Israel has already canceled a visit by Ukraine's prime minister that was scheduled for Wednesday and shelved a visit from Senegal's foreign minister. 

The Israeli prime minister's response to the security resolution has drawn criticism that his hard-line policies may backfire.

"The prime minister was bragging about our foreign relations, and now what’s underway is a total collapse of Israeli foreign policy," Yitzhak Herzog, co-chair of Israel’s largest opposition party, said on Monday. He has been a sharp critic of Netanyahu's clashes with Obama and refusal to start talks with the Palestinians.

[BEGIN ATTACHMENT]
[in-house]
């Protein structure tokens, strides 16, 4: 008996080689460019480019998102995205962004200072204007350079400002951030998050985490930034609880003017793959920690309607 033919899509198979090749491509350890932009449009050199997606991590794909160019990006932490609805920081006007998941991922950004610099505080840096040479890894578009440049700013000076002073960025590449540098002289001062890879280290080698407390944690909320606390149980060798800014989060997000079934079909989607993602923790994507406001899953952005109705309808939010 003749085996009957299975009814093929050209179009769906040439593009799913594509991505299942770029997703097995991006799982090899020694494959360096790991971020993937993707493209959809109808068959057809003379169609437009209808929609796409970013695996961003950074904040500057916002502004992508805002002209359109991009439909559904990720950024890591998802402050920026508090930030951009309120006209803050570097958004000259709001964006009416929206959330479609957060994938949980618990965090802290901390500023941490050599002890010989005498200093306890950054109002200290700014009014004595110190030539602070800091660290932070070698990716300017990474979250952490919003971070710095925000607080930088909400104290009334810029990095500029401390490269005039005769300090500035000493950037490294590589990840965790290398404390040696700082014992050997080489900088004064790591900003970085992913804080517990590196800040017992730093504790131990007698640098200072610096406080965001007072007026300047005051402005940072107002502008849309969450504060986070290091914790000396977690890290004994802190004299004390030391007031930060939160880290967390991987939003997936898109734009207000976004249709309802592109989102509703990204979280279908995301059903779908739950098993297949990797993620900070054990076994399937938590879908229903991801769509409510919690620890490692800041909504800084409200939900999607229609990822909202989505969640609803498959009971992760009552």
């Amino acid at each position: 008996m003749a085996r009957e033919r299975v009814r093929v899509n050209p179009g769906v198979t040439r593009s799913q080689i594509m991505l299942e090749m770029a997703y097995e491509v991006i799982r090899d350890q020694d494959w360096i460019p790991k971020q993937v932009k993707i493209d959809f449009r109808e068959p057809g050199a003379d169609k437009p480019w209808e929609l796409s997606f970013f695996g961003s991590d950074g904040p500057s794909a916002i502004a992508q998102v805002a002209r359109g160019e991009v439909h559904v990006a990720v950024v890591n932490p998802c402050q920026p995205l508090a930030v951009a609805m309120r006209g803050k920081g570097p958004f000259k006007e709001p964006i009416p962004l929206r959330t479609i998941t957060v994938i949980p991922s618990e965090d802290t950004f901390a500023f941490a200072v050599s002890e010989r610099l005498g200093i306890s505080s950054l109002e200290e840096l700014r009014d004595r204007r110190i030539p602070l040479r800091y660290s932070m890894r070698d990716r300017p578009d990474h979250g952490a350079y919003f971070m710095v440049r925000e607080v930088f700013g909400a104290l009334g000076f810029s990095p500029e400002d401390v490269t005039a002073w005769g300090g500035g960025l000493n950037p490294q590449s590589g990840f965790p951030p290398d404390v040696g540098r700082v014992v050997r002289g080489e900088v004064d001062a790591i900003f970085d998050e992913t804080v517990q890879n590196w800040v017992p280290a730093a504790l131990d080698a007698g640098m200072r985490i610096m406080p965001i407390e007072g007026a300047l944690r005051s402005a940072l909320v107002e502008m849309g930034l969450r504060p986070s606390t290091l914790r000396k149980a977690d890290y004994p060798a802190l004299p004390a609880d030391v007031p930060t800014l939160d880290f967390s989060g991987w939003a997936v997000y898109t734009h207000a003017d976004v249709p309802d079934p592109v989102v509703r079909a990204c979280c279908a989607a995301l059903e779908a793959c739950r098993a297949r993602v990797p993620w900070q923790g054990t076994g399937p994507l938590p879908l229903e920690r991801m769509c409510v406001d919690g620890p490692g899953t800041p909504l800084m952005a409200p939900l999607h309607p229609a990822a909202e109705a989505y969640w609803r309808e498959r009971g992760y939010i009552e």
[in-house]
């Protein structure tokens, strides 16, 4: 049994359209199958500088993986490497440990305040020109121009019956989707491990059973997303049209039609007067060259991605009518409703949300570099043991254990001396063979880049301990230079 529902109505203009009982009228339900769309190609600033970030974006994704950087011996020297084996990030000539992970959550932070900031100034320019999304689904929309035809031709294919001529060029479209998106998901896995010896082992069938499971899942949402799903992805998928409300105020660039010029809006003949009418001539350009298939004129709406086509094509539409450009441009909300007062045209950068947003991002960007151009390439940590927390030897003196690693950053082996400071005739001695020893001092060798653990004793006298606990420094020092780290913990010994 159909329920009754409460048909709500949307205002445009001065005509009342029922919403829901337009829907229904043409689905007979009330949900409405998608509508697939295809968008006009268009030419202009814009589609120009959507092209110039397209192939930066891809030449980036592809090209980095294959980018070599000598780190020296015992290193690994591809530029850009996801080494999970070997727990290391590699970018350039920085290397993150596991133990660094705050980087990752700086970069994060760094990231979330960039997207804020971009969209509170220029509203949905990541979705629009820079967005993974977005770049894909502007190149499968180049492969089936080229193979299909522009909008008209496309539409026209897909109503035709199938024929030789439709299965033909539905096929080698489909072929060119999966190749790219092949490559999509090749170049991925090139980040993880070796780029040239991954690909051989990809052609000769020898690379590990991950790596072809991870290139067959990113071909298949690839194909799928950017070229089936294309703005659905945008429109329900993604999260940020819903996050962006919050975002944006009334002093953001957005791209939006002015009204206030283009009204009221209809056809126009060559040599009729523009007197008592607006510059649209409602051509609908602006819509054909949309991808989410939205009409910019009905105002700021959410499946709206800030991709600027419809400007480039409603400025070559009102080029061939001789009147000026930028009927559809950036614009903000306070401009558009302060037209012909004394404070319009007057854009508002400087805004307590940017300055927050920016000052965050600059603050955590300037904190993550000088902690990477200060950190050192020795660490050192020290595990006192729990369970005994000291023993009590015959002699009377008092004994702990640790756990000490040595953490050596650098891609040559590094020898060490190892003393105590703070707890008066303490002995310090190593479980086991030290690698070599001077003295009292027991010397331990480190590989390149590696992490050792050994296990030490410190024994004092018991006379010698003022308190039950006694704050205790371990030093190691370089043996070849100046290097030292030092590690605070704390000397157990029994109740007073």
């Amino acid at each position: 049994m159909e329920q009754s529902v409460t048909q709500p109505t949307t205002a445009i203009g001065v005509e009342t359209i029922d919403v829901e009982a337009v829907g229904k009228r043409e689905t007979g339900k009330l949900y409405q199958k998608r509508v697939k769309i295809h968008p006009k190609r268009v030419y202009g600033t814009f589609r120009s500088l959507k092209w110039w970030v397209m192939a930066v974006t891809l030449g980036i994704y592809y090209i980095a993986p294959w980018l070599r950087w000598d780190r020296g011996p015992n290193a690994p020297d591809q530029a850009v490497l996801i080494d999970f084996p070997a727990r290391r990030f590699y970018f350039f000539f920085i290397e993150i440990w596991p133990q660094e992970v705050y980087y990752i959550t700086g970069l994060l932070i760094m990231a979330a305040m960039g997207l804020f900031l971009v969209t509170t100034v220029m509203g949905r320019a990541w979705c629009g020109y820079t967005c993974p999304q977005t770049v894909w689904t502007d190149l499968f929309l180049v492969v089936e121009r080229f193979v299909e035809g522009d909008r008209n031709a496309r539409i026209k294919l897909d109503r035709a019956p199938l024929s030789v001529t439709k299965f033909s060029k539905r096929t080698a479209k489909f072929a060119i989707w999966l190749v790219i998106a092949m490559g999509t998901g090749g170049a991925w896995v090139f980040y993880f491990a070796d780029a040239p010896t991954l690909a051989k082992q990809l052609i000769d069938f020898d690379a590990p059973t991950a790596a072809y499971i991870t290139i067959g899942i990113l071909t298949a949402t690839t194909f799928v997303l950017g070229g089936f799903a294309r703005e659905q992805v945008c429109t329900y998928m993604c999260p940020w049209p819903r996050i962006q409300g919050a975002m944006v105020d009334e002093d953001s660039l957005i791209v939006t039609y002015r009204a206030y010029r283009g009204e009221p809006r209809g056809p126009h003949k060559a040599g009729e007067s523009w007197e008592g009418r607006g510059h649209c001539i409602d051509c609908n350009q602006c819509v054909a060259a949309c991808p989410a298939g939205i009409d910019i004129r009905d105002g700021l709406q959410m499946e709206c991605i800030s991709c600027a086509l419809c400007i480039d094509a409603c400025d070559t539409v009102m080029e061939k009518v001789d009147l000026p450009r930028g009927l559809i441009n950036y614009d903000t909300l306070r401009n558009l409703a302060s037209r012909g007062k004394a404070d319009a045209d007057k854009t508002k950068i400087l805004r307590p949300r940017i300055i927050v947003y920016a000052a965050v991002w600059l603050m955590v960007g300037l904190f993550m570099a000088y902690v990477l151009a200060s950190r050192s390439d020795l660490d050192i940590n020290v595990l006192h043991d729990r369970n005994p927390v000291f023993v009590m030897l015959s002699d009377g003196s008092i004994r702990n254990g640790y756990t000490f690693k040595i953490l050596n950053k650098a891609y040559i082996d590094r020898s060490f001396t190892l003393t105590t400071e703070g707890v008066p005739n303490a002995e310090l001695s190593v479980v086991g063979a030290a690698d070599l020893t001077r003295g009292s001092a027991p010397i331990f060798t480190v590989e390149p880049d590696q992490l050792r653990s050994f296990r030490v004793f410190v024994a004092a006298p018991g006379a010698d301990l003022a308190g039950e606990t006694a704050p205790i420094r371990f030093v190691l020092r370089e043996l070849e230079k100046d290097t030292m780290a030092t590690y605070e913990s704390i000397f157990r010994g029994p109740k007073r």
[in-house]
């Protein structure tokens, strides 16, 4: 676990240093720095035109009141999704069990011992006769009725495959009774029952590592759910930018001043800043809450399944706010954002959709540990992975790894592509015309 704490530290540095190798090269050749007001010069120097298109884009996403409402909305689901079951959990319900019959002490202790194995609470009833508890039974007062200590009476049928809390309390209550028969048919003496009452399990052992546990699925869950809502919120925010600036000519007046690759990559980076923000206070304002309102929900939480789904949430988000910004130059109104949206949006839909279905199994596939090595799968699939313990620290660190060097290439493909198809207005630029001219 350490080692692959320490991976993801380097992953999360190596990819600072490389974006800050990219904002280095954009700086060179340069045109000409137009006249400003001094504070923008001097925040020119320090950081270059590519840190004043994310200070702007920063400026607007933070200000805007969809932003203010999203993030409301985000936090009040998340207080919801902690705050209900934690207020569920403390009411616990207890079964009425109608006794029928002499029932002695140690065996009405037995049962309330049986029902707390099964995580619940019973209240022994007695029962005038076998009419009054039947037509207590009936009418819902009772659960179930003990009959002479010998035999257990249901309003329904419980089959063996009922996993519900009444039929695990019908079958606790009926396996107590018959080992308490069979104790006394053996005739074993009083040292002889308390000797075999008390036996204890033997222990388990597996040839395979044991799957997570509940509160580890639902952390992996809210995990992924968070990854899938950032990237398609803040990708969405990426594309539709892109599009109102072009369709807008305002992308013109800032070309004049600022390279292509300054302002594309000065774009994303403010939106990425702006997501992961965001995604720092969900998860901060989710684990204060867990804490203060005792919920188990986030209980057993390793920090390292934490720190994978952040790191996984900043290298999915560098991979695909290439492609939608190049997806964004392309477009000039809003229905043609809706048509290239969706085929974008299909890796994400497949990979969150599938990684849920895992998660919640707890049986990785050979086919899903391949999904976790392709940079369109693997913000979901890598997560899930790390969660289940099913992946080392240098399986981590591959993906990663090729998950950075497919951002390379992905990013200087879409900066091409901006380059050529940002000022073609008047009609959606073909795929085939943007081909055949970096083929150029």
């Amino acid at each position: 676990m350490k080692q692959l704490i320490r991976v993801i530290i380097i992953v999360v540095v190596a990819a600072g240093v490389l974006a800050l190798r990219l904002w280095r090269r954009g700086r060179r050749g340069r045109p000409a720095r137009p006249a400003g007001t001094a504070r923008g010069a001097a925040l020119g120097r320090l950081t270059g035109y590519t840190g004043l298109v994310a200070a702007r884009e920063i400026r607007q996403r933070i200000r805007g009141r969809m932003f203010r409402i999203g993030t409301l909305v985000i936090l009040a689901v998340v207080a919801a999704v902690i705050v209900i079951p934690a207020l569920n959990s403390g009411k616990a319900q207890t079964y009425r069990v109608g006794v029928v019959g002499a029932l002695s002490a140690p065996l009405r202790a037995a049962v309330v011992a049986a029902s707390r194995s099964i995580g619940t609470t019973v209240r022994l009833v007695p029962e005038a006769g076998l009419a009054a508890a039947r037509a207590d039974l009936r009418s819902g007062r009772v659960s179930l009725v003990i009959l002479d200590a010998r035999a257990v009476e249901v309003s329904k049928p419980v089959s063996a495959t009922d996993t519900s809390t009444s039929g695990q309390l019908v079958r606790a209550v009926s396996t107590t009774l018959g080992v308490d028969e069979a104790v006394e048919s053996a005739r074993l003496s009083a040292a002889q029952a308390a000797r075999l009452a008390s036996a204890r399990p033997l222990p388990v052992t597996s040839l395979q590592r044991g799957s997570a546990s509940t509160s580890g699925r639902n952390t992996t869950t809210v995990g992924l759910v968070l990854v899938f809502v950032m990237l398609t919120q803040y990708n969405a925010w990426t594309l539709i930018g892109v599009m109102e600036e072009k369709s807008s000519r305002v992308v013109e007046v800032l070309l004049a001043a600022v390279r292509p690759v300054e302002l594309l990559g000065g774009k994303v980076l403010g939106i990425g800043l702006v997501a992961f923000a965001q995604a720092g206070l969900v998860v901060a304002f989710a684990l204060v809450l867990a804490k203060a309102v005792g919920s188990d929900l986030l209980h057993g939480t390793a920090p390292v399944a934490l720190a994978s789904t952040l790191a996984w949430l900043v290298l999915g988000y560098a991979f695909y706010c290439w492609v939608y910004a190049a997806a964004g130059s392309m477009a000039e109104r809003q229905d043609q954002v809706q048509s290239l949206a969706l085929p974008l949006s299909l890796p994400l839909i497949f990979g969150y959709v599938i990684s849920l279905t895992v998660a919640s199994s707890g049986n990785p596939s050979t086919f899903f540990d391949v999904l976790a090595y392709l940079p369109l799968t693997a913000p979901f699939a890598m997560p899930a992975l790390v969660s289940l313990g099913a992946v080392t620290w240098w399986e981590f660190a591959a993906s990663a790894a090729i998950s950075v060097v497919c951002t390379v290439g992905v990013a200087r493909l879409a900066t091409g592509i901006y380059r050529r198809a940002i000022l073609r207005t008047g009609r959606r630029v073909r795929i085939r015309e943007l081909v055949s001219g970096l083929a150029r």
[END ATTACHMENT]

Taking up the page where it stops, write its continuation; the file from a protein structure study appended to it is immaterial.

Responding to the criticism on Monday, Netanyahu told a conference that "not only will our relations with the nations of the world not be harmed, over time they will only improve because the nations of the world respect strong countries that stand up for themselves and do not respect weak ingratiating countries that bow their heads."

Deputy Foreign Minister Tzipi Hotovely told army radio on Tuesday that she was concerned that Israel would miss opportunities to explain its position by reducing contact with other countries.

But she added that "you can't take Israel for granted." Countries should not be able to "make pilgrimages to Israel to learn about fighting terror, cyberdefense and agricultural technologies, and in the UN do whatever you want," she said.

Jerusalem 'unfazed' by UN